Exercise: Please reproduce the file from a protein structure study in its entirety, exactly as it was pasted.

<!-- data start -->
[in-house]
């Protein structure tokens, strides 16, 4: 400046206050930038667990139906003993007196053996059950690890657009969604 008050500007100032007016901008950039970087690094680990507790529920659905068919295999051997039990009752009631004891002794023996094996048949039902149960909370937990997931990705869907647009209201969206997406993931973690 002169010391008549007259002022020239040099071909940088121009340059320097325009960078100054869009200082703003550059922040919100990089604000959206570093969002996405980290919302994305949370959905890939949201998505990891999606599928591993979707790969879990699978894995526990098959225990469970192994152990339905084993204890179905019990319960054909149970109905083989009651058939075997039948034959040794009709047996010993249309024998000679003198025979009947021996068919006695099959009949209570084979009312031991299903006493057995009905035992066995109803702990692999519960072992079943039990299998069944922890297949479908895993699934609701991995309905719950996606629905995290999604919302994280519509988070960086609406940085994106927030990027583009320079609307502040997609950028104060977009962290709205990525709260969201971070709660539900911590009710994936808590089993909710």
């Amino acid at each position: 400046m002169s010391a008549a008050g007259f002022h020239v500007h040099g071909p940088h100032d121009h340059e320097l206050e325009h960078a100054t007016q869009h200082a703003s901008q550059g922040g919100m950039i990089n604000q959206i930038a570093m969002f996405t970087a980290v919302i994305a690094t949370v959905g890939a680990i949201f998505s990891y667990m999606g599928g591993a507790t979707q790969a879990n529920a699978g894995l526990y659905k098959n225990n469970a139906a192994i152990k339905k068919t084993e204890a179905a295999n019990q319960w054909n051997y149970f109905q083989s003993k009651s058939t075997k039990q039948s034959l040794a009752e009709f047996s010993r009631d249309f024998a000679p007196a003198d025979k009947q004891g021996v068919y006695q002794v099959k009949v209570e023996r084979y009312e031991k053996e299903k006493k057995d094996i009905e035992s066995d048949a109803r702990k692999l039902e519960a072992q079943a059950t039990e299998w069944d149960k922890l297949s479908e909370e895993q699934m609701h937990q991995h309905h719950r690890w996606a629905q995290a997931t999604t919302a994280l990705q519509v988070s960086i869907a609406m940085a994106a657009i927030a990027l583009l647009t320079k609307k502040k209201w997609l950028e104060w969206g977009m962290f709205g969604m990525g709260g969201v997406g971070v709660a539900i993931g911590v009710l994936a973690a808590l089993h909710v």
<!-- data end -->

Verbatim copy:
[in-house]
């Protein structure tokens, strides 16, 4: 400046206050930038667990139906003993007196053996059950690890657009969604 008050500007100032007016901008950039970087690094680990507790529920659905068919295999051997039990009752009631004891002794023996094996048949039902149960909370937990997931990705869907647009209201969206997406993931973690 002169010391008549007259002022020239040099071909940088121009340059320097325009960078100054869009200082703003550059922040919100990089604000959206570093969002996405980290919302994305949370959905890939949201998505990891999606599928591993979707790969879990699978894995526990098959225990469970192994152990339905084993204890179905019990319960054909149970109905083989009651058939075997039948034959040794009709047996010993249309024998000679003198025979009947021996068919006695099959009949209570084979009312031991299903006493057995009905035992066995109803702990692999519960072992079943039990299998069944922890297949479908895993699934609701991995309905719950996606629905995290999604919302994280519509988070960086609406940085994106927030990027583009320079609307502040997609950028104060977009962290709205990525709260969201971070709660539900911590009710994936808590089993909710």
């Amino acid at each position: 400046m002169s010391a008549a008050g007259f002022h020239v500007h040099g071909p940088h100032d121009h340059e320097l206050e325009h960078a100054t007016q869009h200082a703003s901008q550059g922040g919100m950039i990089n604000q959206i930038a570093m969002f996405t970087a980290v919302i994305a690094t949370v959905g890939a680990i949201f998505s990891y667990m999606g599928g591993a507790t979707q790969a879990n529920a699978g894995l526990y659905k098959n225990n469970a139906a192994i152990k339905k068919t084993e204890a179905a295999n019990q319960w054909n051997y149970f109905q083989s003993k009651s058939t075997k039990q039948s034959l040794a009752e009709f047996s010993r009631d249309f024998a000679p007196a003198d025979k009947q004891g021996v068919y006695q002794v099959k009949v209570e023996r084979y009312e031991k053996e299903k006493k057995d094996i009905e035992s066995d048949a109803r702990k692999l039902e519960a072992q079943a059950t039990e299998w069944d149960k922890l297949s479908e909370e895993q699934m609701h937990q991995h309905h719950r690890w996606a629905q995290a997931t999604t919302a994280l990705q519509v988070s960086i869907a609406m940085a994106a657009i927030a990027l583009l647009t320079k609307k502040k209201w997609l950028e104060w969206g977009m962290f709205g969604m990525g709260g969201v997406g971070v709660a539900i993931g911590v009710l994936a973690a808590l089993h909710v």